It has the following to say about cases where the indicated server name does not match a known name (emphasis mine):
If the server understood the ClientHello extension but does not recognize the server name, the server SHOULD take one of two actions: either abort the handshake by sending a fatal-level unrecognized_name(112) alert or continue the handshake. It is NOT RECOMMENDED to send a warning-level unrecognized_name(112) alert, because the client's behavior in response to warning-level alerts is unpredictable. If there is a mismatch between the server name used by the client application and the server name of the credential chosen by the server, this mismatch will become apparent when the client application performs the server endpoint identification, at which point the client application will have to decide whether to proceed with the communication. TLS implementations are encouraged to make information available to application callers about warning- level alerts that were received or sent during a TLS handshake. Such information can be useful for diagnostic purposes.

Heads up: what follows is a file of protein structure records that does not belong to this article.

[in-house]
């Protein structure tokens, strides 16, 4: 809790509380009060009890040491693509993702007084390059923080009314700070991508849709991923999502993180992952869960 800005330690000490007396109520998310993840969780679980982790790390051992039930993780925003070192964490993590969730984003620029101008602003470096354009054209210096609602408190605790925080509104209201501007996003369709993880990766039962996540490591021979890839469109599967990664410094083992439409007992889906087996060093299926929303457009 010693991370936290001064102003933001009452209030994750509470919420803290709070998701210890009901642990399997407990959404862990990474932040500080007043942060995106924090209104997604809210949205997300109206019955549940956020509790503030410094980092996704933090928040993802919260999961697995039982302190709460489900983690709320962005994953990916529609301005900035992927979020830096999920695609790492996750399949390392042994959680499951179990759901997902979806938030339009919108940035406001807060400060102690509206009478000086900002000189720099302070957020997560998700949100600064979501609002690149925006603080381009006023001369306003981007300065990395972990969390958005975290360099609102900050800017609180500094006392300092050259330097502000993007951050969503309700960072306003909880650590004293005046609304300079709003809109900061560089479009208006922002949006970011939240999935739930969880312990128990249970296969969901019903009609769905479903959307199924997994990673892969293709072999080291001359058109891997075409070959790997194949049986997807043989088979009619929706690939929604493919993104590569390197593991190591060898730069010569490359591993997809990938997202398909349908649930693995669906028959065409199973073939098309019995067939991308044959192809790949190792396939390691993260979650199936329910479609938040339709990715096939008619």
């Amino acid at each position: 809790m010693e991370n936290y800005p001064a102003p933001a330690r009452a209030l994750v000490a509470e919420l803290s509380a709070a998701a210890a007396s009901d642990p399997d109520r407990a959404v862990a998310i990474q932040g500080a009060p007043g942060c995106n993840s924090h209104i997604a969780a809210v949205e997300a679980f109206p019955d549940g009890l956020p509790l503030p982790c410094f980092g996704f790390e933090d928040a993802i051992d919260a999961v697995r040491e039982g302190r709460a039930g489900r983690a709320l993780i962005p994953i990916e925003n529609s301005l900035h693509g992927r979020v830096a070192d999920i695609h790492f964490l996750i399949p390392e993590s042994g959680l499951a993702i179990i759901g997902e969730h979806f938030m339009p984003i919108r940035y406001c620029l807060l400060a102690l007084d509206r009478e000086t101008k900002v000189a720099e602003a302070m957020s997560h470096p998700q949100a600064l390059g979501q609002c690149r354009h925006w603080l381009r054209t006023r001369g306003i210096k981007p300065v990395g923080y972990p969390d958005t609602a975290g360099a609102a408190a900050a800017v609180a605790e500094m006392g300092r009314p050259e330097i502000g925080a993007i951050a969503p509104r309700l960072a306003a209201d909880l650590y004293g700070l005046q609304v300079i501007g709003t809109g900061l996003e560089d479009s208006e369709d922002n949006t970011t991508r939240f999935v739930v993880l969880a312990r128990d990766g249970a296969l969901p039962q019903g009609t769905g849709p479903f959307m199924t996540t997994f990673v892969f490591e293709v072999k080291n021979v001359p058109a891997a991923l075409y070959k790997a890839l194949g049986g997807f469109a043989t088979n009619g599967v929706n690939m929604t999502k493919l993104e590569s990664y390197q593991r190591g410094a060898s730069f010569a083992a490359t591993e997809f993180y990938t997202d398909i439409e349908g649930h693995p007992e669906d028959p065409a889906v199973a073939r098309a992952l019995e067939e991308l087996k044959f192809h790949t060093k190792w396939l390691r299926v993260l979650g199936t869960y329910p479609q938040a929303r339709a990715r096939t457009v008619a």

What is the potential security impact of continuing the handshake when an invalid SNI is sent? I'm particularly thinking about cases where an entirely different domain is provided, or an incorrect subdomain. What is the compatibility rationale behind not rejecting such requests? My limited testing showed that sending "microsoft.com" in the SNI field to a TLS service on google.com didn't reject my content, whereas doing the same to a CloudFlare-enabled service caused the fatal alert.